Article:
Malaria and Babesiosis (protozoan )Signs and Symptoms Clinical findings with Diagnosis Treatment Malaria is a protozoan disease.

Malaria 22
Transmission is by bite of infected Anopheles mos­quito

Transmission is by bite of infected Anopheles mos­quito.

  • There are 4 species of the genus Plasmodium causing malaria.
  • · P. falciparum
  • · P. vivax
  • · P. ovale
  • · P. malariae.
Malaria is a protozoantg
Malaria is a protozoan disease

Death in malaria is due to

  • P. falciparum infection.
  • Female anopheles mosquito has sporozoites of Plas­modium in the salivary glands. Sporozoites are trans­ferred to man when the mosquito bites a man.
Malaria 1
Malaria is a protozoan disease Life cycle

These sporozoites which are motile are carried to the liver via the bloodstream.

  • In the liver, the sporozoites invade the hepatic cells and begin asexual reproduction. This multiplication of the sporozoites in liver cells is called intrahepatic or preerythrocytic schizogony or merogony.
  • Thus a single sporozoite can produce more then– 10,000 mero­zoites. The liver cell swells and bursts and motile merozoites are discharged into the blood stream. These invade the RBC’s and multiply 20 times every 2-3 days. When these are about SO/IJL of blood, then symptoms begin.
  • In P. vivax and P. ovale there are dormant or resting forms which stay in the liver from 3 weeks to a year or longer. They can multiply at any time and cause relapses. These dormant forms are called hypnozoites.

Merozoites enter the blood stream from the liver and invade (enter) RBC’s and become trophozoites.

  • In people with Duffy blood group negative (No FyFy antigen) there is resistance to P. vivax malaria.
  • In the RBCs, the trophozoites are seen as ring forms. Then the trophozoite becomes amoebae-shaped.
  • By 48 hours (vivax) or 72 (malariae) hours, the tro­phozoite consumes all the hemoglobin and occupies most of the RBC. It is now a schizont which divides into daughter merozoites.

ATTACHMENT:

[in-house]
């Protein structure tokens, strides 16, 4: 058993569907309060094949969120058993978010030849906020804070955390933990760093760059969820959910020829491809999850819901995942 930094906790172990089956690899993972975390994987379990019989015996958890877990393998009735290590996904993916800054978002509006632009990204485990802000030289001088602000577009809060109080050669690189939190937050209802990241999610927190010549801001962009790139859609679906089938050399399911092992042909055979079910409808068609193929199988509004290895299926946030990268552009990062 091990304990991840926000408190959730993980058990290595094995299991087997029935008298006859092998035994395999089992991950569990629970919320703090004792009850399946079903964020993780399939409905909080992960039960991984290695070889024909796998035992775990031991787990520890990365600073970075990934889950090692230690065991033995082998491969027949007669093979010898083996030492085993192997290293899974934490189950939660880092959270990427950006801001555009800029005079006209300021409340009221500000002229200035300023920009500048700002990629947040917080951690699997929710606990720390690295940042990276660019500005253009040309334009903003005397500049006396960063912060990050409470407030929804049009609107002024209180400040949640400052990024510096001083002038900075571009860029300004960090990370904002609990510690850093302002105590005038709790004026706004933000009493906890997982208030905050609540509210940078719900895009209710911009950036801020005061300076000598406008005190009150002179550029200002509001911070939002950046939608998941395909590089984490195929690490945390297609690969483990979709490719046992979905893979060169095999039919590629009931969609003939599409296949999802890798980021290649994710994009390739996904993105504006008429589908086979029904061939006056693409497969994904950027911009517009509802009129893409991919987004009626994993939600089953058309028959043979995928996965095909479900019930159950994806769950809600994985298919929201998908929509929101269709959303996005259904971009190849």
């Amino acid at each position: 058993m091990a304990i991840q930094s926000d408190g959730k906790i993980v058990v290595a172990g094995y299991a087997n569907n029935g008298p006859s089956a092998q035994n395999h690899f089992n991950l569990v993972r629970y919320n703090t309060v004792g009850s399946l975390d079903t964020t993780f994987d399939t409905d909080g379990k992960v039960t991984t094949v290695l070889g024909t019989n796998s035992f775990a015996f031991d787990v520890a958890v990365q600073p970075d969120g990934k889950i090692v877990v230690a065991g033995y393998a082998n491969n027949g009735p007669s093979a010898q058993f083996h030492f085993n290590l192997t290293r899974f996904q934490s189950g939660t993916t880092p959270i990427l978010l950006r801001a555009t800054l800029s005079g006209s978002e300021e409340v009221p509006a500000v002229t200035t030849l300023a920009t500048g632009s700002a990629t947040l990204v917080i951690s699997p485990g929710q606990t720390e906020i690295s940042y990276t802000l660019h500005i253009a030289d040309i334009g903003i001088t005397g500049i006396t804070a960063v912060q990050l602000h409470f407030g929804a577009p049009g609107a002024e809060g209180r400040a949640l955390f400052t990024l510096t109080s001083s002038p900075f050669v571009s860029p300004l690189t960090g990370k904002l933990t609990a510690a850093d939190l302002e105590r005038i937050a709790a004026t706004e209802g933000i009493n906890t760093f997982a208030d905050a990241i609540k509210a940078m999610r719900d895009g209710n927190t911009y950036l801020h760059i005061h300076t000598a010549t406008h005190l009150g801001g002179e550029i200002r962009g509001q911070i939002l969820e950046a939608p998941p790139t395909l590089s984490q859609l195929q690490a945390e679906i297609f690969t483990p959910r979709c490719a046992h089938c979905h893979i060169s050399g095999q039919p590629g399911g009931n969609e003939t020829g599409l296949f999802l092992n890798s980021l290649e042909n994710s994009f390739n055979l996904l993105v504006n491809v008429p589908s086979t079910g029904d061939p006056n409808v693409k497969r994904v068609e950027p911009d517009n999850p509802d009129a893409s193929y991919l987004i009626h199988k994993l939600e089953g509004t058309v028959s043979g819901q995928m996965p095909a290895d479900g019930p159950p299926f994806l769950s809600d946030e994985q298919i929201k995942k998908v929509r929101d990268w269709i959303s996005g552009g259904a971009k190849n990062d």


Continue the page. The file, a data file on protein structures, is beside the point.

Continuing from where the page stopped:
• RBC ruptures and 6 to 30 daughter merozoites are released in the blood. These can invade fresh RBC’s.
  • After several asexual cycles as in P. falciparum or soon after release from liver as in P. vivax, ovale, malariae, some of the parasites change into gametocytes.
  • The male and female gametocytes are sucked with blood by the bite of the Anopheles mosquito.
  • The male and female gametocytes form a zygote in the gut of the mosquito. The zygote changes to an oocyst.
  • The oocyst bursts to liberate sporozoites which mi­grate to the salivary gland of the mosquito. When the mosquito bites another human being then the para­site is inoculated into that person, and the cycle be­gins again.
  • The parasite degrades hemoglobin, and deforms the RBC.
  • P. vivax, P. ovale and P. malariae produce lower levels of parasitemia <2% but P. falciparum infects RBCs of all ages and produces high levels of parasitemia.
  • The parasites may persist in the blood for many months.
  • P. malariae persists in the blood for many years, if treatment is not given.
Malaria 2
Malaria is a protozoan disease lifecycle

Epidemiology Malaria


Malaria 4
Epidemiology Malaria
  • Malaria is a disease of tropical countries. P. falciparum is found in Africa and India. P. vivax is very common in India.
  • P. malariae is found in Africa, rare in India P. ovale is found only in Africa.
Clinical Features Symptoms malaris
Malaria Fever Clinical FeaturesSymptoms

Malaria Fever Clinical Features Symptoms

  • · Fever
  • · Headache
  • · Fatigue
  • · Abdominal discomfort
  • · Muscle aches-due to fever and rigors
  • · Nausea and vomiting
  • · Orthostatic hypotension
  • · Classical fever has spikes, chills, rigors at regu­lar intervals as in infection with P. vivax or P.ovale. The fever is irregular at first.
  • · In children, there may be fever above 400C with tachycardia and delirium.
  • · In Falciparum malaria there may be febrile con­vulsions.

Malaria Fever Physical signs

  • · Fever
  • · Anaemia
  • · Splenomegaly
  • · Hepatomegaly
  • · Mild jaundice

Malaria Fever TROPICAL SPLENOMEGALY Characterized by :

  • Chronic malaria,
  • Hyperg­ammaglobulinaemia,
  • Abnormal immune responses,
  • Normocytic normochromic anaemia,
  • Splenomegaly, Hepatomegaly,
  • Dragging pain in abdomen,
  • Pancytope­nia,
  • Sometimes death due to sepsis.